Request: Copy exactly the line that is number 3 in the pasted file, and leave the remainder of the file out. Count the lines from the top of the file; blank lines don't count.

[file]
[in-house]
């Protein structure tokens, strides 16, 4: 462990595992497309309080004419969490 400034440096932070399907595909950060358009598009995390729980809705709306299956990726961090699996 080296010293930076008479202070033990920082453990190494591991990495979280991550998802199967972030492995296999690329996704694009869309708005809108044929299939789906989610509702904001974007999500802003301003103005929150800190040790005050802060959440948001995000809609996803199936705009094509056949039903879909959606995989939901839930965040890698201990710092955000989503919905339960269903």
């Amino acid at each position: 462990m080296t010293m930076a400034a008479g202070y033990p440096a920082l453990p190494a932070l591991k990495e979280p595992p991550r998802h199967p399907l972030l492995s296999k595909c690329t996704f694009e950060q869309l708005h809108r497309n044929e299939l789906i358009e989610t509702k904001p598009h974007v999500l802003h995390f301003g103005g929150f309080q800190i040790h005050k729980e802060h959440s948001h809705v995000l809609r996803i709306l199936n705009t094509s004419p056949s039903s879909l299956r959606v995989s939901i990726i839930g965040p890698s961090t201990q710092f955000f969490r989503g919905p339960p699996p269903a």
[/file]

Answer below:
């Amino acid at each position: 462990m080296t010293m930076a400034a008479g202070y033990p440096a920082l453990p190494a932070l591991k990495e979280p595992p991550r998802h199967p399907l972030l492995s296999k595909c690329t996704f694009e950060q869309l708005h809108r497309n044929e299939l789906i358009e989610t509702k904001p598009h974007v999500l802003h995390f301003g103005g929150f309080q800190i040790h005050k729980e802060h959440s948001h809705v995000l809609r996803i709306l199936n705009t094509s004419p056949s039903s879909l299956r959606v995989s939901i990726i839930g965040p890698s961090t201990q710092f955000f969490r989503g919905p339960p699996p269903a």